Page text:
COLUMBUS, Ohio — Michigan quarterback Devin Gardner was talking about his team being shut out for the first time in 30 years.
He might as well have been referring to the whole sorry state of Big Ten football.
“Well, yes, it’s embarrassing,” he said after his Wolverines’ dreadful 31-0 beatdown to Notre Dame in the final game of their historic rivalry. “But you have to continue to fight.”
It’s barely September, and the Big Ten just might be out of the inaugural College Football Playoff race.
That sure didn’t take long, did it?
A conference that has had more than its share of epic failures in big showdowns in recent years had a night to forget Saturday. Three of its biggest bullies — No. 7 Michigan State, No. 8 Ohio State and once proud Michigan — all were soundly defeated.
Factor in Wisconsin’s loss to LSU a week earlier, and it’s easy to see why the conference could be a spectator for the next four months when the talk turns to the best teams in the country.
Favored by 11 points, the Buckeyes — picked by many, many experts to make it into the elite four-team playoffs — hadn’t lost to an unranked nonconference team at home since 1982.
Michigan State was up by nine points in the second half and seemingly had a handle on its game at No. 3 Oregon. But then Ducks quarterback Marcus Mariota started running over, around and through the Spartans’ vaunted defense. All of a sudden, a wave of green submerged Sparty 46-27.
MSU is off this week. It’s gotten to the point in the Big Ten where an open date is something to get excited about. It gives teams more time to erase the awful defeats.
Michigan’s Brady Hoke’s seat is so hot no one will need handwarmers in the first 20 rows at the Big House this season. His Wolverines have won just three of their last 10 games.
At Northwestern, ninth-year coach Pat Fitzgerald — once considered one of the shining lights among young coaches — has one won of his last 10 games. The Wildcats lost at home (where they are 0-2) to Northern Illinois, 23-15.
As bad as Saturday was, it still wasn’t the worst day in Big Ten football history — although it was close.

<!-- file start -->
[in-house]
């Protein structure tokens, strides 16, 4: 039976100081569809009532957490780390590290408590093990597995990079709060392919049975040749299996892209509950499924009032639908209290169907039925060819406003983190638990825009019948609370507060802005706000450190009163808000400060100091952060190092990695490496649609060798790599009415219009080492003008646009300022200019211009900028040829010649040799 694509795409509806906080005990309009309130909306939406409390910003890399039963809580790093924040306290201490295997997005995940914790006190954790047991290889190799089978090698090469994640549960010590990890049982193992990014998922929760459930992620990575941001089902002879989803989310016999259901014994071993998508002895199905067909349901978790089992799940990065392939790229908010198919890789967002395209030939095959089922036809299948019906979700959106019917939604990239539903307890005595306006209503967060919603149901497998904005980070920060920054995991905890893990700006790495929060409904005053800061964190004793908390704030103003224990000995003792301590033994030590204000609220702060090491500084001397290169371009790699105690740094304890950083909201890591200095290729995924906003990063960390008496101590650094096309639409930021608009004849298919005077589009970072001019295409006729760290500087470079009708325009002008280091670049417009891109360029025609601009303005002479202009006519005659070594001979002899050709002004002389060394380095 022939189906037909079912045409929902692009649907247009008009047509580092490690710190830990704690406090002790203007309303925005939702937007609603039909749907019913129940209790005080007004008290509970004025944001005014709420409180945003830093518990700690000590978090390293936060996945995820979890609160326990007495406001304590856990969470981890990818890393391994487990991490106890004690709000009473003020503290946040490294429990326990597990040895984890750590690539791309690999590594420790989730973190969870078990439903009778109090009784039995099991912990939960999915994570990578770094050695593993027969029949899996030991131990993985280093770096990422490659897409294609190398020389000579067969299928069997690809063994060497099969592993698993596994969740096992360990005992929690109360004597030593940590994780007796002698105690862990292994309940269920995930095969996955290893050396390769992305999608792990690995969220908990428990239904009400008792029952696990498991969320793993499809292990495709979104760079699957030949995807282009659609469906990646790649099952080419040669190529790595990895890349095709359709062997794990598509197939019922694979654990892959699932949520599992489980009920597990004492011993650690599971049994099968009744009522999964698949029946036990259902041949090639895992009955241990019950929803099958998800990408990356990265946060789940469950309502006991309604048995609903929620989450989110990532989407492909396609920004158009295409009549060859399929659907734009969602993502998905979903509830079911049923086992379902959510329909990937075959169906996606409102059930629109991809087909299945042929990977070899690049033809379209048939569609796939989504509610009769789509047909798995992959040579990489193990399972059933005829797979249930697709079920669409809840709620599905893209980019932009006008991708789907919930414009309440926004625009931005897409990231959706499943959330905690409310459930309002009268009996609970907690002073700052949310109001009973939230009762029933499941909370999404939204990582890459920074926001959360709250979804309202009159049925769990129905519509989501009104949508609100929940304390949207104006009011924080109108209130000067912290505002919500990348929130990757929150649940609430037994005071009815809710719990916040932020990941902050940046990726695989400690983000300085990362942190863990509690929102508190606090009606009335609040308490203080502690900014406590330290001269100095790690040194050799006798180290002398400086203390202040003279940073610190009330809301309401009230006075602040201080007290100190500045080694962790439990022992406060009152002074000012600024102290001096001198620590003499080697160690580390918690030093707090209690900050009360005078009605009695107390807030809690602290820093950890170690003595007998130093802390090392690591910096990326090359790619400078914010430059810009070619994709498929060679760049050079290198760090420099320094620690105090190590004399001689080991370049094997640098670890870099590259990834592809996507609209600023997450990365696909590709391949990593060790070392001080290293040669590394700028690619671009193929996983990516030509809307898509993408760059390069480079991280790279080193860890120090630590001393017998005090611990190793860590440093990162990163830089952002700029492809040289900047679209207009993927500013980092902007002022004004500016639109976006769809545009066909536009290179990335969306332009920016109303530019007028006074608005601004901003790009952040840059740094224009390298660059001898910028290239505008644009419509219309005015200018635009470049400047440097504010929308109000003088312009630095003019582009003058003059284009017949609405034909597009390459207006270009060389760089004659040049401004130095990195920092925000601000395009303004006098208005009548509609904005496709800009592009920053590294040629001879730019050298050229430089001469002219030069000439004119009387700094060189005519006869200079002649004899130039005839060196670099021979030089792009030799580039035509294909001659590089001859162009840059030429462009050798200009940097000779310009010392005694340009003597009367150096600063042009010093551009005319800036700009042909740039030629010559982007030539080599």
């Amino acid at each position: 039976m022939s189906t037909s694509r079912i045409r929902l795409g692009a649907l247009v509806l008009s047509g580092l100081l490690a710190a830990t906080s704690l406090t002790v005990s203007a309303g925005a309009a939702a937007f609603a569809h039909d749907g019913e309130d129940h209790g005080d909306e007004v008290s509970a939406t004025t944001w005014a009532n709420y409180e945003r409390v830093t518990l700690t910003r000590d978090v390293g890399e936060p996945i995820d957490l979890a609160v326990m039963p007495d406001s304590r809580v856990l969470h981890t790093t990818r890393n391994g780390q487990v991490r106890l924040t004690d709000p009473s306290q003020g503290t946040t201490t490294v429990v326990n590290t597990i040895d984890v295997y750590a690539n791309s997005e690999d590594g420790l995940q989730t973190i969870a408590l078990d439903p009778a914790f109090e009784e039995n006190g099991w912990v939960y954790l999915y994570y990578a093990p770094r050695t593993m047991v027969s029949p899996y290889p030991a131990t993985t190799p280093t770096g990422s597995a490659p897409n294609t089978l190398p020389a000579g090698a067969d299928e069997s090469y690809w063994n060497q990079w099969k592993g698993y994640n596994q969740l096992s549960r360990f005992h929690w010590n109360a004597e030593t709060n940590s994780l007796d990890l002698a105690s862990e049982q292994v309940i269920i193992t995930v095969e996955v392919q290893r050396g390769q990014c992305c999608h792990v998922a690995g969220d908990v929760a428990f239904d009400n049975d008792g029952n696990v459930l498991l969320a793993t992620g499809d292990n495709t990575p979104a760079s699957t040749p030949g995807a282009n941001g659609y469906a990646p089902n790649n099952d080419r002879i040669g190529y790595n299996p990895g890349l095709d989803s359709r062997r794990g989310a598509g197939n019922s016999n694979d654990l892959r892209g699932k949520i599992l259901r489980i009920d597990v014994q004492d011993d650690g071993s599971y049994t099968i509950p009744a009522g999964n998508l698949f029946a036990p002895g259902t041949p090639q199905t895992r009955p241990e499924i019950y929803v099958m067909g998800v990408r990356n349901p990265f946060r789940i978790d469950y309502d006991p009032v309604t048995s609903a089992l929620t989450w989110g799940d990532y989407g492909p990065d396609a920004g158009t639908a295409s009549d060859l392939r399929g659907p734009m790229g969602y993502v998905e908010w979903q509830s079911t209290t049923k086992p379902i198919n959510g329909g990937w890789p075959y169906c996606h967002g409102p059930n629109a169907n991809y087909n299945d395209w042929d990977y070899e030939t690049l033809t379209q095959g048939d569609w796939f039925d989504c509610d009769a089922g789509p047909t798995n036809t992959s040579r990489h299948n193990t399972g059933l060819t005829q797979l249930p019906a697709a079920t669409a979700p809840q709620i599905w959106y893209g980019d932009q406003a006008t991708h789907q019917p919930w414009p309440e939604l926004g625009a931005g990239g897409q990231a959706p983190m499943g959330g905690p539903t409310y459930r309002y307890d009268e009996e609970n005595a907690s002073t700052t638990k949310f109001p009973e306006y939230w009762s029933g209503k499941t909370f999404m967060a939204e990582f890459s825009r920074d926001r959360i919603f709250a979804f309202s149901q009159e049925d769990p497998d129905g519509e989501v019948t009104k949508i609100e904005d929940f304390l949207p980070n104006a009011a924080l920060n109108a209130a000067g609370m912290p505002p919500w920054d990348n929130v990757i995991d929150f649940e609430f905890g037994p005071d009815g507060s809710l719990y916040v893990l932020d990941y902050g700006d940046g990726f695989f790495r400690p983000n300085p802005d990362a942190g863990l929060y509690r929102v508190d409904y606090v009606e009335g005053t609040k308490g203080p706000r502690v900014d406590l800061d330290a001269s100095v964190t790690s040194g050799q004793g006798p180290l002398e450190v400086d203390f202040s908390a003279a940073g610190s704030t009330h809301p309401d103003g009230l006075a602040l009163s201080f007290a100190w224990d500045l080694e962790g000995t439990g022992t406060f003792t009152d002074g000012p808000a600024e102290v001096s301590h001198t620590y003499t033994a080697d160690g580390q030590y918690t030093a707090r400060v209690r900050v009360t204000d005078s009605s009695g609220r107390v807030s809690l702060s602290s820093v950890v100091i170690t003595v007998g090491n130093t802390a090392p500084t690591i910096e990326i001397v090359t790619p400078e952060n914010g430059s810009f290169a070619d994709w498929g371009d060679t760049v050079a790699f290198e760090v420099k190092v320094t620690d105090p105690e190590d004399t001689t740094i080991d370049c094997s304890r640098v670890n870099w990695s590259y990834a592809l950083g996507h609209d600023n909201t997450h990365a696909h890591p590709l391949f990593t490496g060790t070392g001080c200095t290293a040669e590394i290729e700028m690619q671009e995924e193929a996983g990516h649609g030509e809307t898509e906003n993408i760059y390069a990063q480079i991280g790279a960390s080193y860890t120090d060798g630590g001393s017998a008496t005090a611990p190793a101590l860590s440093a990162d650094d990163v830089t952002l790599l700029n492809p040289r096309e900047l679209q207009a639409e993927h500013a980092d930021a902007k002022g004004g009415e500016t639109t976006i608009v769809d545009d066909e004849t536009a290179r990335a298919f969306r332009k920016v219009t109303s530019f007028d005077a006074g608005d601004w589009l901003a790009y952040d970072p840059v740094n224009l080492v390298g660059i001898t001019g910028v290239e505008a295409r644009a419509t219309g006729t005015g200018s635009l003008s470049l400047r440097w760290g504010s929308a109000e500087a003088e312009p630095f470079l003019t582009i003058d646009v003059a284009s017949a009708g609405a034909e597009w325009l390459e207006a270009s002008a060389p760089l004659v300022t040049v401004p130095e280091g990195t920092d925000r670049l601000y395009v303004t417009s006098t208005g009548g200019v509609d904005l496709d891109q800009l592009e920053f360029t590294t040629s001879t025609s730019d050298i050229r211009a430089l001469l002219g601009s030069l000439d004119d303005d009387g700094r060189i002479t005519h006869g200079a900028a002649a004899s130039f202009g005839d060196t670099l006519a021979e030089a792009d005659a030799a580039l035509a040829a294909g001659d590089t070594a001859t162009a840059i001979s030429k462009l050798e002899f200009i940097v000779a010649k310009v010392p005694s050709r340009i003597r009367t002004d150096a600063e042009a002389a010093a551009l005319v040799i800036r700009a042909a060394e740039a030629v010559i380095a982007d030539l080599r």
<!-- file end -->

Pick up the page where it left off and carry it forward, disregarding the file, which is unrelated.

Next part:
Almost nine years ago to the day, on Sept. 10, 2005, the conference got a black eye when No. 3 Michigan lost to No. 20 Notre Dame 17-10, No. 4 Ohio State was beaten by No. 2 Texas 25-22 and No. 8 Iowa fell to Iowa State 23-3.
Maybe it’s because the trio of Saturday losses happened at about the same time, under the lights and on millions of TV sets. Maybe there’s a cumulative effect because the conference has been an easy target for the past several years due to an unending series of high-profile losses in bowl games.
Maybe it’s just the big picture.
Those three powers hadn’t lost on the same Saturday since Sept. 17, 1988, according to ESPN Stats.
Since 2010 against the other Power 5 conferences, the Big Ten is 36-53. It is 8-29 against ranked teams from those leagues, according to CBS Sports.
And it wasn’t just the big three that faltered. The rest of the conference didn’t put anyone in mind of the Monsters of the Midway.
Nebraska struggled mightily before beating McNeese State, 31-24. Illinois had trouble getting past Western Kentucky, 42-34. Iowa barely survived at home against Ball State, 17-13. Minnesota was hard pressed to get by Middle Tennessee, 35-24.
At least now the conference that once pretentiously gave us Legends and Leaders, can look forward to its first 14-team league race. Maybe Maryland (which edged South Florida 24-17) and Rutgers (which got by Howard 38-25) can lift their peers.
Here’s the good news, fans. League play gets going this Saturday with Penn State at Rutgers.
A Big Ten team has to win that one, right?